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Nov 7, 2008

Same burden, new desire

Written by Alison C.
jita-trip Teaching in a Literacy class.

I love teaching linguistic principles and seeing the joy on the Tanzanians' faces when they realize their languages are real languages, languages that have beautiful structure and complexities; I love answering their questions; I love seeing their excitement and hunger for the Word; I love visiting them in their homes and in their churches; and I love learning from them and all that they have to teach me about life and faith and community.

Of all the various tasks needed to make Scripture available to people in a way they can understand, literacy has perhaps the most people-oriented focus. It's where linguistics and local people meet. It seems the perfect "fit" for me to stand in this gap and train the peoples of northern Tanzania how to read and write their languages.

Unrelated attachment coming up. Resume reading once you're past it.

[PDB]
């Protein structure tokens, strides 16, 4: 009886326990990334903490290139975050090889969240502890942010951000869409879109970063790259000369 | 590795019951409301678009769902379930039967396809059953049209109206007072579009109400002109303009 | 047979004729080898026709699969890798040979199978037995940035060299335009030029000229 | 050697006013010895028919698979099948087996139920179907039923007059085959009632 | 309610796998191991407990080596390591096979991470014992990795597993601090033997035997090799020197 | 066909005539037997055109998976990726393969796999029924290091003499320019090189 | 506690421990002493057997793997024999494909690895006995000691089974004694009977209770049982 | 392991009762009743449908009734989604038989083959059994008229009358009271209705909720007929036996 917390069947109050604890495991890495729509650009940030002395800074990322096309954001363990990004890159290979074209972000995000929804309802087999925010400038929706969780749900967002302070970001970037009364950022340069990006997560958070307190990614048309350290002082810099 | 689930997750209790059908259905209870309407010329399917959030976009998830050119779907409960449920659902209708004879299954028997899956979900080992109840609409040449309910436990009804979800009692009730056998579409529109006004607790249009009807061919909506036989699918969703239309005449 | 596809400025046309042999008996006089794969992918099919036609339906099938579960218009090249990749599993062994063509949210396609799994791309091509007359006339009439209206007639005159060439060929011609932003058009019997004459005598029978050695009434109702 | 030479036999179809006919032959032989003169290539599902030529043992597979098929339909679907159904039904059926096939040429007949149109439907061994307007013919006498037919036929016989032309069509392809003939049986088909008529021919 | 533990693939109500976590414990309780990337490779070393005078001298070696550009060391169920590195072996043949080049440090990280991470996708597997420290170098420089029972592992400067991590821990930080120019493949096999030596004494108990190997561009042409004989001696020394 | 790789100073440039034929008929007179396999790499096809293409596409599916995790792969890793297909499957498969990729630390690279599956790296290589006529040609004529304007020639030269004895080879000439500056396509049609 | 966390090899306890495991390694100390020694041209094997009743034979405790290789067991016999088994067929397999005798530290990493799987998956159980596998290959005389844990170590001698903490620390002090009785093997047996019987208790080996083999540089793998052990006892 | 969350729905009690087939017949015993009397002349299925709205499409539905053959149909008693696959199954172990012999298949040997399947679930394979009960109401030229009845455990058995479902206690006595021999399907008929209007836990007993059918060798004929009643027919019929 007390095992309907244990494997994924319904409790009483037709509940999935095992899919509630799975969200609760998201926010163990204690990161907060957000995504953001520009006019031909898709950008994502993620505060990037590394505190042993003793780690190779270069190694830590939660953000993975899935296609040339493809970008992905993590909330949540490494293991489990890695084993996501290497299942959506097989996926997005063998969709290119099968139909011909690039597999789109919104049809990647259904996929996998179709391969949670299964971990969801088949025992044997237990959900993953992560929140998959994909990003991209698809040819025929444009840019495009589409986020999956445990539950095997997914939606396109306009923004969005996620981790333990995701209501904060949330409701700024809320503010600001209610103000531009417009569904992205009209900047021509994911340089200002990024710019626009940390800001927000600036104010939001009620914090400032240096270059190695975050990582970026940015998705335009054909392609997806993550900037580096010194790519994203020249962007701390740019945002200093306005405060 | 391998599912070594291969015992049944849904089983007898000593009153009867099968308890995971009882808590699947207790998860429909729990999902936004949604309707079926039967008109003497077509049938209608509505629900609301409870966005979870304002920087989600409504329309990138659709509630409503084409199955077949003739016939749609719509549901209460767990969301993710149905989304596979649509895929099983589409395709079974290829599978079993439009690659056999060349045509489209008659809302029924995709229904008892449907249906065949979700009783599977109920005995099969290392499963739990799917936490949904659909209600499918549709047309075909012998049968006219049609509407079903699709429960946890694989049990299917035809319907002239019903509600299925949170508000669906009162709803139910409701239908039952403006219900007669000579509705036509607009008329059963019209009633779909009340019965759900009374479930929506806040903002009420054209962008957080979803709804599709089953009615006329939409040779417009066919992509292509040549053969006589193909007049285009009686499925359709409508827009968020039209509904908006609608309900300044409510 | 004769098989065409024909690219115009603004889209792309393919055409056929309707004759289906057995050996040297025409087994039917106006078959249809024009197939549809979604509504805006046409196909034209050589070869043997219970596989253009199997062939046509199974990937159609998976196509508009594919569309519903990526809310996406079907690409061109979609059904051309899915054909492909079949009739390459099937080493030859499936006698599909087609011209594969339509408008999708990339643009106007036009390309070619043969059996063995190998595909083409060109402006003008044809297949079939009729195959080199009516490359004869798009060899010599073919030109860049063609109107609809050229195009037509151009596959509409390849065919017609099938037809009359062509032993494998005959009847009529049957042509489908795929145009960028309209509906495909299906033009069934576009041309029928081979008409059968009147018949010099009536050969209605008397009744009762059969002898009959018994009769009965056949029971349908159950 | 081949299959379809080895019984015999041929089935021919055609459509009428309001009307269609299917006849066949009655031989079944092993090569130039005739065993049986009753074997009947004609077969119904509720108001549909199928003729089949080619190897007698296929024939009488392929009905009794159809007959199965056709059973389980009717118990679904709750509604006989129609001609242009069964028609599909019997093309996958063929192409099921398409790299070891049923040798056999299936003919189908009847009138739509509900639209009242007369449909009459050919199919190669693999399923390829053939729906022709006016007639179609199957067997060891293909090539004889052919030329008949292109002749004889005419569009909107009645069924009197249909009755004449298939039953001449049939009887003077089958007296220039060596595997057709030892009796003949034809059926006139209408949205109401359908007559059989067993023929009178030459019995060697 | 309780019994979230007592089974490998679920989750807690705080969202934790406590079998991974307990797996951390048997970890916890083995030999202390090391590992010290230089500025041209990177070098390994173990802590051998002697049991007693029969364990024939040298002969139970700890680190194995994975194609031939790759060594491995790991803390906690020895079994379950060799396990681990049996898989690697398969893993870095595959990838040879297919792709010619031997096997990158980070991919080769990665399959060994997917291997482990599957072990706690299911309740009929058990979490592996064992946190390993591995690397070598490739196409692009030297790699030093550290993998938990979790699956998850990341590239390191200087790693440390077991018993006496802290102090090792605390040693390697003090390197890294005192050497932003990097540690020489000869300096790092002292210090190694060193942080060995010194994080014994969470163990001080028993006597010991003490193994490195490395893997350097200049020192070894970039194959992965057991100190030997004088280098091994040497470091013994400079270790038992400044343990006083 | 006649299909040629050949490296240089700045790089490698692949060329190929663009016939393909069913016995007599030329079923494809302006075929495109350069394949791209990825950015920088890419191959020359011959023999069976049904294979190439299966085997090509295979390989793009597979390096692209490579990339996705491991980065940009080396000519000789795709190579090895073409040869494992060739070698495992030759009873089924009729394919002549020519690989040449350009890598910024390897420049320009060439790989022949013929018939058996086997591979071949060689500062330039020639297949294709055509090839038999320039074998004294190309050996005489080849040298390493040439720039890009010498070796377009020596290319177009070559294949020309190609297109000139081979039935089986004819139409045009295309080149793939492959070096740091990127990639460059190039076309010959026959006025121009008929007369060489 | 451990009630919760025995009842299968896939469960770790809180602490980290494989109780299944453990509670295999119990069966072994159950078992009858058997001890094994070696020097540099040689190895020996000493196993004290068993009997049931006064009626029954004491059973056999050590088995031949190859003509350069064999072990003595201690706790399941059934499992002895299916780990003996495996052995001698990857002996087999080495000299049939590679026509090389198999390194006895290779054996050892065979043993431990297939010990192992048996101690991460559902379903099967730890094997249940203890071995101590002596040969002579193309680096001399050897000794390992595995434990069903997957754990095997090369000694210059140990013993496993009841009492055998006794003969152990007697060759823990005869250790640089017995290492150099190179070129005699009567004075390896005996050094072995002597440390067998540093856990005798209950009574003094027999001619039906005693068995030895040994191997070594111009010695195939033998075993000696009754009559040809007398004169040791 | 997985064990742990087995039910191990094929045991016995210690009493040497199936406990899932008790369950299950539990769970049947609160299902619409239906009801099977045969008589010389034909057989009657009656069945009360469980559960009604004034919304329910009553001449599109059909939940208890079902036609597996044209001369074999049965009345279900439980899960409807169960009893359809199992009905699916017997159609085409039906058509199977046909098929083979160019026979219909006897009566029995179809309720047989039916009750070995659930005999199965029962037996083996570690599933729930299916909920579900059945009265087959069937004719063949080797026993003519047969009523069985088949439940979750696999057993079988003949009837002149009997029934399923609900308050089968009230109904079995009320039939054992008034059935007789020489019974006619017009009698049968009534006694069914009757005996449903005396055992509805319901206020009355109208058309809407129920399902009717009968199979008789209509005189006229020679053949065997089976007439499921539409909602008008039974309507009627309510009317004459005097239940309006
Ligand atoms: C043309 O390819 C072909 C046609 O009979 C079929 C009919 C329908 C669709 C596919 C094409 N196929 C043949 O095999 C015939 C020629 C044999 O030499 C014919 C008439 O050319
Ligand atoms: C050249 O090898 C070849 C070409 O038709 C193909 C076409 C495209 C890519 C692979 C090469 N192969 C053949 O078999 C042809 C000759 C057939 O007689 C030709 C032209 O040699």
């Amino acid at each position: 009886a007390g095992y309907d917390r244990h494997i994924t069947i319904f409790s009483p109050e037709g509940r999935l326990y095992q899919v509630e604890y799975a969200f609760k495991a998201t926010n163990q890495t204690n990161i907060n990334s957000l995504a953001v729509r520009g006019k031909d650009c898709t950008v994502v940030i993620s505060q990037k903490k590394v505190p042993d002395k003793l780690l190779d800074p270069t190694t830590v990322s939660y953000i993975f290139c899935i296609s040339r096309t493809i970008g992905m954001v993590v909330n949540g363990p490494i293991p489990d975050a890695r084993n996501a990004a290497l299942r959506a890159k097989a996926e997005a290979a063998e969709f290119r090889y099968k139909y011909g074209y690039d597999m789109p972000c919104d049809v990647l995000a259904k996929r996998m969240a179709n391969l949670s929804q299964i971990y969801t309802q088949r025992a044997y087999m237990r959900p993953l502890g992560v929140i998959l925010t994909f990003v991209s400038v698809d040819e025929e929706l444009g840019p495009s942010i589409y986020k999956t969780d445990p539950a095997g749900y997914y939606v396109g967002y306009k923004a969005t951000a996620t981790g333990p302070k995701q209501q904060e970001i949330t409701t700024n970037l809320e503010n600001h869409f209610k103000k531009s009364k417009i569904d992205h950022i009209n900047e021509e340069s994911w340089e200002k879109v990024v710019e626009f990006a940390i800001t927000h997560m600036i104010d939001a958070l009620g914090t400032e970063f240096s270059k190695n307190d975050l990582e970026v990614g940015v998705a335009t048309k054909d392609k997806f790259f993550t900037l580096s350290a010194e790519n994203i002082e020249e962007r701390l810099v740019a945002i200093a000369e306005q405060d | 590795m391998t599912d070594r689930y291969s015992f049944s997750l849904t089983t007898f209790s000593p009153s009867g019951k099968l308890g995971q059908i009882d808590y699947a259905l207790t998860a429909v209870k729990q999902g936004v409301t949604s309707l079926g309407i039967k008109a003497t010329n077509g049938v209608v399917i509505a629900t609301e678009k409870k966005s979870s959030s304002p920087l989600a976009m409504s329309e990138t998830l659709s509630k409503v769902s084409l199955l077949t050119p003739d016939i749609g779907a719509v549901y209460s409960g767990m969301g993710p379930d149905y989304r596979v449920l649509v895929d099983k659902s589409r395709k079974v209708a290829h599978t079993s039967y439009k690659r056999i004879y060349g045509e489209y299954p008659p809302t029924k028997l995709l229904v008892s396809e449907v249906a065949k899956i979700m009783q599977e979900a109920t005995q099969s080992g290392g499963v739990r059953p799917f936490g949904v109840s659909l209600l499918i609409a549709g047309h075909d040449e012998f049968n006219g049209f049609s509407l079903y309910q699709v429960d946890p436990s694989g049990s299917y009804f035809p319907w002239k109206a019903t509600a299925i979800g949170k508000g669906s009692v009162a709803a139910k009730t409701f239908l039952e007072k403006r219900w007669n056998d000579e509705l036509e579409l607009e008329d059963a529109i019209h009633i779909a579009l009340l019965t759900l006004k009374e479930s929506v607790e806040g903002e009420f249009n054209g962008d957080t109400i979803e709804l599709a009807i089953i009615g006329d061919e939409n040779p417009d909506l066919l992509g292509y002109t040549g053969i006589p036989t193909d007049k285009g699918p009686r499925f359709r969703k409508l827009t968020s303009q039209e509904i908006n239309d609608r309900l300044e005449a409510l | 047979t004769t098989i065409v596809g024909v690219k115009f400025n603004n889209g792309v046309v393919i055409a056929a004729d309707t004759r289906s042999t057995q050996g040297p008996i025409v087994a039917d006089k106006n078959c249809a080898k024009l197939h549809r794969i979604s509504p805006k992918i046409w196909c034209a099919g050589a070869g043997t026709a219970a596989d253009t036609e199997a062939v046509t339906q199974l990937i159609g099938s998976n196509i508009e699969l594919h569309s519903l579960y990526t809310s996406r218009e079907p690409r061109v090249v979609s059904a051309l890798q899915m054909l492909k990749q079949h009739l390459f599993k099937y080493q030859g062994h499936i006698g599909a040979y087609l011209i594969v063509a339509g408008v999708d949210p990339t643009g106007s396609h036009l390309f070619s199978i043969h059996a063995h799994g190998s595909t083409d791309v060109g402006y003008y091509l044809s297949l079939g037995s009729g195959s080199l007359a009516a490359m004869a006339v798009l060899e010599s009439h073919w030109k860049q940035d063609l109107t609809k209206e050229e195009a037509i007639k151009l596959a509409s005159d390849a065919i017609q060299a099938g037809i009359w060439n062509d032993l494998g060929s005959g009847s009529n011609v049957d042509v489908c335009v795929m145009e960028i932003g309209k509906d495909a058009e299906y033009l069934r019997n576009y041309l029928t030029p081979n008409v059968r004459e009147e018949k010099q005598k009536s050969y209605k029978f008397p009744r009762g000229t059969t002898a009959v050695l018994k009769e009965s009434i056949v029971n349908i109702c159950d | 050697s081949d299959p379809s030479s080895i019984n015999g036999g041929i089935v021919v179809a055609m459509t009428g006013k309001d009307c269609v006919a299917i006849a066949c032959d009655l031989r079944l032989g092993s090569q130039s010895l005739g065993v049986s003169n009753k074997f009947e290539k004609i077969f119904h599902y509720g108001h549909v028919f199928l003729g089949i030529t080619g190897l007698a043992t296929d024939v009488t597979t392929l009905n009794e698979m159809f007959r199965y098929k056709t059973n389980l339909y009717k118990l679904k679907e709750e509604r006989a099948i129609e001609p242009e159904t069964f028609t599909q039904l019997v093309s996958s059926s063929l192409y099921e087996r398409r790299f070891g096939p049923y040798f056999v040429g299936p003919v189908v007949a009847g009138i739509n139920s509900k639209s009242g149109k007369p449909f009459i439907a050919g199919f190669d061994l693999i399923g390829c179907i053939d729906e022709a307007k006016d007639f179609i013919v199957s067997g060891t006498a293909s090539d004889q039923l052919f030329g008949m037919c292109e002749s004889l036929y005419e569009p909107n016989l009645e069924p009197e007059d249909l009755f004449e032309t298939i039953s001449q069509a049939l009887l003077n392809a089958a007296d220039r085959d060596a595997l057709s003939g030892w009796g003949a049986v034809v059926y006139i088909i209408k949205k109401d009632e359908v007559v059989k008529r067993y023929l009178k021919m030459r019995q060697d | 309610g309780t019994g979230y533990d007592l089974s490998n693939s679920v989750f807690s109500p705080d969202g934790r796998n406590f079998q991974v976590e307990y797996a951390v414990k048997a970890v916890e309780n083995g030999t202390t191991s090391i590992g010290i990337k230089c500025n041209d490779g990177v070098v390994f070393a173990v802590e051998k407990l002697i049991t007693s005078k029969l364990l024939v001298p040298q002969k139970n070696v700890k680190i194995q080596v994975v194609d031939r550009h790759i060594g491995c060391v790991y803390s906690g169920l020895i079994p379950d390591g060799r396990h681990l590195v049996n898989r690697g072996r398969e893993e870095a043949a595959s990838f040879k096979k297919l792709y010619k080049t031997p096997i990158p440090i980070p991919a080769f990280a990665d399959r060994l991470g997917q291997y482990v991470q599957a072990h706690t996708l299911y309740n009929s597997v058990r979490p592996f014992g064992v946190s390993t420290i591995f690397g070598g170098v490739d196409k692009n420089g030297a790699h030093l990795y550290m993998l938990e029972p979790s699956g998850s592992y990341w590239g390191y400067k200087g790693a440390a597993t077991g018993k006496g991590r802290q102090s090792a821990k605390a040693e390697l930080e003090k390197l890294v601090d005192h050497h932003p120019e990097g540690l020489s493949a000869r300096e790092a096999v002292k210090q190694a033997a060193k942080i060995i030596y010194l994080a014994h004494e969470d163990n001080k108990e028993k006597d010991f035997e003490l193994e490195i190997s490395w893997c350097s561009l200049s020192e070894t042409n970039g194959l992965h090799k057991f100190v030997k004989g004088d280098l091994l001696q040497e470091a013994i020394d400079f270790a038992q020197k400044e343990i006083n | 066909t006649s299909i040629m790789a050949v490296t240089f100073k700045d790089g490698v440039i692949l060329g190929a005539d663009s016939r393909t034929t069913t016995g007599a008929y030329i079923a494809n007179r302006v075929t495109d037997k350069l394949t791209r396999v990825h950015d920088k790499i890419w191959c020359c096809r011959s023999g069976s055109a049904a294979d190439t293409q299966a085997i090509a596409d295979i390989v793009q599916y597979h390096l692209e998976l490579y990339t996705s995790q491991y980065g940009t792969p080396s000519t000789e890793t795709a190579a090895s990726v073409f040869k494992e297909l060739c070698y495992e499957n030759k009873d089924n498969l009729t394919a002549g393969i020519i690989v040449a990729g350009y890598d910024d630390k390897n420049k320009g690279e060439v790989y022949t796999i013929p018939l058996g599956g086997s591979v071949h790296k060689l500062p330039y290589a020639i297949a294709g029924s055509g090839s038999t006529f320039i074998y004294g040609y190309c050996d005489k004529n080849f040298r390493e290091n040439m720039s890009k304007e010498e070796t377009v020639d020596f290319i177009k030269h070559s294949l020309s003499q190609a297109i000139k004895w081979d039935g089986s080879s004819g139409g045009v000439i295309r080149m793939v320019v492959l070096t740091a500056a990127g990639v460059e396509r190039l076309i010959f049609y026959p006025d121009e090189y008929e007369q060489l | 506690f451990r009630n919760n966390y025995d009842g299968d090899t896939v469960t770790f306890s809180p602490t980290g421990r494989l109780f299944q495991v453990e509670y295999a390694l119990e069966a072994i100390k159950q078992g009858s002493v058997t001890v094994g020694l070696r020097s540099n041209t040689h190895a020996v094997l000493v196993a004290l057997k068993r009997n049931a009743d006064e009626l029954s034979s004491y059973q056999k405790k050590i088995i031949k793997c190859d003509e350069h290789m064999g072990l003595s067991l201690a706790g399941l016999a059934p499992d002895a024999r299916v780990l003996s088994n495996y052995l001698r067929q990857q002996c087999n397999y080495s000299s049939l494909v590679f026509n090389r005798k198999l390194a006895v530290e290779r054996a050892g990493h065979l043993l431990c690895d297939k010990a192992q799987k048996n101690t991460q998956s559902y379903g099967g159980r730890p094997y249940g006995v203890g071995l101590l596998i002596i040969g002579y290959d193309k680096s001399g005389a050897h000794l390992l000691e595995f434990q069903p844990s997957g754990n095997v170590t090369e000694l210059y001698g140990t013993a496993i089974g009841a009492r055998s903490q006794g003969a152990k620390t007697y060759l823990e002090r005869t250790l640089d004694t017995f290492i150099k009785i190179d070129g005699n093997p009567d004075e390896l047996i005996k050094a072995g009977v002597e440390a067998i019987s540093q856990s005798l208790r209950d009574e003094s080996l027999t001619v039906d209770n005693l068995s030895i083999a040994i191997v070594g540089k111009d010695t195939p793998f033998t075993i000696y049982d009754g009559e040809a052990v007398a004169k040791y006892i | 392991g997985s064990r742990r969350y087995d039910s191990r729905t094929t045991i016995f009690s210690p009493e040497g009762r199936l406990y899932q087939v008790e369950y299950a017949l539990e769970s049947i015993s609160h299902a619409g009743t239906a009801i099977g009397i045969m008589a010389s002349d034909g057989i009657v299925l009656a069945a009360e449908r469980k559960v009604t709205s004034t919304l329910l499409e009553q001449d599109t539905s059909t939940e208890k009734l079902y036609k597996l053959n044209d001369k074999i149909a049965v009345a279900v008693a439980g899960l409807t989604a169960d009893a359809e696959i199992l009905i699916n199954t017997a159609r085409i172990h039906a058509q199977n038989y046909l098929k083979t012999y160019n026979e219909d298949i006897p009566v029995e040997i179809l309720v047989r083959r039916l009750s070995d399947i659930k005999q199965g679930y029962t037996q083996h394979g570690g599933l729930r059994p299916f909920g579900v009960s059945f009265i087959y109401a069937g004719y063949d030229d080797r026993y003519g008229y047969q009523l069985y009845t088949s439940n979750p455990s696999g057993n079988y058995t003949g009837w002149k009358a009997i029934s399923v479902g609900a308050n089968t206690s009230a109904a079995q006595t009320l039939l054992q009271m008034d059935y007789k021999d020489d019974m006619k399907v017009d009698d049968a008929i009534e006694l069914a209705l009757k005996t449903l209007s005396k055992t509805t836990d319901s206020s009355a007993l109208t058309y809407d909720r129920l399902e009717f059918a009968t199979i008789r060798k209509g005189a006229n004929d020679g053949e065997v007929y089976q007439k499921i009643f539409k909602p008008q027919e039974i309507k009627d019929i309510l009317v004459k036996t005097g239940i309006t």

It is this burden and this gifting, then, that has led me to accept my new assignment: to enter into the work of literacy so that the people may encounter for themselves the great God who speaks their language!

I did not understand until coming here and seeing with my own eyes the great need for literacy. Earlier this year, I sat in the home of a pastor from the Kuria tribe. He had possessed the New Testament in his language for years, but the precious words inside were "locked" because he did not understand how to read his language. He shared this testimony:

"I was trying to read the Kuria New Testament like I read Swahili. I was unable to read the Scriptures at all. But now that I've been taught how to read the Kuria writing system, I can understand it completely! Now I can read God's Word in my language!"

There are countless others just like him. How can they understand without someone to explain it to them?

alison_video_2 Play Jita workshop-Tanzania video.

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